Born in Wharton, Texas, 70 miles south of Houston, Rodriguez showed, early on, the kind of soft feet that make coaches take notice. When he was still just 12, his mother decided her son’s dreams of being a professional soccer player were worth the efforts necessary to see them realized. “From when I was 12 to 17-years-old, my mom drove me to Houston three hours both ways – sometimes four times a week just for training. And games on the weekends,” said Rodriguez in his soft voice, clearly aware of and grateful for a mother’s sacrifices that helped him get where he is today – a few more taken chances away from being the real deal. He’s the oldest brother of four boys – and he wasn’t his mother’s only concern, but that didn’t stop her. “We knew that if I wanted a chance I had to go somewhere where the talent was – and that was Houston. She made that happen for me.”
(Eye on the prize - Rodriguez was focused against NTX Rayados & scored two goals)
After five years with famed local youth club The Houstonians, Rodriguez entered the Dynamo Academy and the RGV Torros after that. This is where he met another major influence in his life: Cabrera. El Profe. The former Colombian international right-back is a man who makes it his business to recognize rare talent no matter how raw or infant.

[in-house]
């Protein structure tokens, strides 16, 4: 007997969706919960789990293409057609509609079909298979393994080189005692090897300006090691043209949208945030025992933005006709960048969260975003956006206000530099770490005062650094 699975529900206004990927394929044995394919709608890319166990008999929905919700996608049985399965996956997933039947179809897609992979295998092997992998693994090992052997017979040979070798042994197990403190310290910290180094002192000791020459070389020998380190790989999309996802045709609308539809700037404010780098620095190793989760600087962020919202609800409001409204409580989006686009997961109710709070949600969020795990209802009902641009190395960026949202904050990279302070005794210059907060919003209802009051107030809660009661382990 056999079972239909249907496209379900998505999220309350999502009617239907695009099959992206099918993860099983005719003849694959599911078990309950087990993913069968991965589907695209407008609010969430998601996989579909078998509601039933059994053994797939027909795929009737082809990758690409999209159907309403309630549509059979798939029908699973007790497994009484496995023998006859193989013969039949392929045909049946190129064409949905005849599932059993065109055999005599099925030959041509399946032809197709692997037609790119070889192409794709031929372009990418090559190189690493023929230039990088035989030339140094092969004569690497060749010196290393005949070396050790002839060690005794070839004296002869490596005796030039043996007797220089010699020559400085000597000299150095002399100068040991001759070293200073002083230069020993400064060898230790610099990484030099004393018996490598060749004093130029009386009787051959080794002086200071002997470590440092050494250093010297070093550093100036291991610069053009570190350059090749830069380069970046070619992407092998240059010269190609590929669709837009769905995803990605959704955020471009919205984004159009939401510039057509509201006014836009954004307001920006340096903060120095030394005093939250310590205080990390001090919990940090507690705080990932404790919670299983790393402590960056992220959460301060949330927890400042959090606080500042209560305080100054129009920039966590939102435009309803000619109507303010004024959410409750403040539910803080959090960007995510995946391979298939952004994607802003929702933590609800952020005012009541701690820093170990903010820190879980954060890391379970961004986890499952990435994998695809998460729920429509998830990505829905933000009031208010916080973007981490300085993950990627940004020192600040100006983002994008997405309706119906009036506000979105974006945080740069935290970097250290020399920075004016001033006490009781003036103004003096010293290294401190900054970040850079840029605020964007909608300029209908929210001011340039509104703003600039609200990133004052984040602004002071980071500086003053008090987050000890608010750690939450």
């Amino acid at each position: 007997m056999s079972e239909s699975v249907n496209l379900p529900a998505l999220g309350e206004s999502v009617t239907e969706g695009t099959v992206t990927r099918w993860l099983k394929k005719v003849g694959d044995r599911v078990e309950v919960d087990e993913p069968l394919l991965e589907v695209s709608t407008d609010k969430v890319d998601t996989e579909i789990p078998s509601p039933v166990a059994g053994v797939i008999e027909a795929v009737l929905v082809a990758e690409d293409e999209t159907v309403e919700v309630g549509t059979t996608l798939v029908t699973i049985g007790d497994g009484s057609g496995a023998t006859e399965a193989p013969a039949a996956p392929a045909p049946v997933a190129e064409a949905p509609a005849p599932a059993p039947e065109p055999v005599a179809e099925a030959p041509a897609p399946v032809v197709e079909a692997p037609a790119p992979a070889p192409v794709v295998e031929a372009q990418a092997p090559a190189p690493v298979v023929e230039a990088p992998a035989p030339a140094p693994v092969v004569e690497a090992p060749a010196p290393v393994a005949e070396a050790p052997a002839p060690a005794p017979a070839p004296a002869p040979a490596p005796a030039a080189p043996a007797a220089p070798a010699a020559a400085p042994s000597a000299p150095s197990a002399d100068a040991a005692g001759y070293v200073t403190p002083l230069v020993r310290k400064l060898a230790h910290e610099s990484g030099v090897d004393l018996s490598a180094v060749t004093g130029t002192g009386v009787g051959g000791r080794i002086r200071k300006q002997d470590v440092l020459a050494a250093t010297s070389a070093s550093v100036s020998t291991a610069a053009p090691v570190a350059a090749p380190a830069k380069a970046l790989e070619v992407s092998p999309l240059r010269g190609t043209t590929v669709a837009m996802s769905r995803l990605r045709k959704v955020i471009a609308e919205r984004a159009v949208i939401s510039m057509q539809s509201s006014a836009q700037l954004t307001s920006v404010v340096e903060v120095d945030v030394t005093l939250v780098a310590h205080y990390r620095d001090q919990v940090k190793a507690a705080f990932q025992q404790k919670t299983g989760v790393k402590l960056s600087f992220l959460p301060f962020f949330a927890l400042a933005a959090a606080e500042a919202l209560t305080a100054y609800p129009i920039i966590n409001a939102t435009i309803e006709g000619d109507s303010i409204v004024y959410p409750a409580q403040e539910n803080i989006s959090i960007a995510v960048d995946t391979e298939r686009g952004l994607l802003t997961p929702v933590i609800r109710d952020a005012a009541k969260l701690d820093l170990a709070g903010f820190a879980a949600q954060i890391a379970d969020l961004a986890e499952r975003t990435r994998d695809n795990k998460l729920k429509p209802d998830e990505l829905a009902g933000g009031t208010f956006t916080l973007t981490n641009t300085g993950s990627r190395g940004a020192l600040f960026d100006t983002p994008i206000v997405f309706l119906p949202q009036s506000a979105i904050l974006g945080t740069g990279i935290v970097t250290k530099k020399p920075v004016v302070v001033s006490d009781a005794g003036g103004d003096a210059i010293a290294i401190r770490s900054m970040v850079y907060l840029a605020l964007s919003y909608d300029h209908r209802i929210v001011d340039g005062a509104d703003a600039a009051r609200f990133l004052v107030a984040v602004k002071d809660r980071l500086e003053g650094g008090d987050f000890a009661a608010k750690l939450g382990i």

“I don’t know how to say how important he’s [Cabrera’s] been in my development,” said Rodriguez, who’s played under Cabrera in three teams now. “He taught me everything I needed to get to where I am today. He gave me my chance. Sure, he was hard on us in the RGV team, but it was always for our own good. We never took it the wrong way. He’s the kind of guy who’ll yell at you in a game, but you know the things he’s yelling at you are right. And it pays off. He makes sure you’re prepared.”
(Memo in action for the Rio Grande Valley Torros - where he was also coached by Cabrera)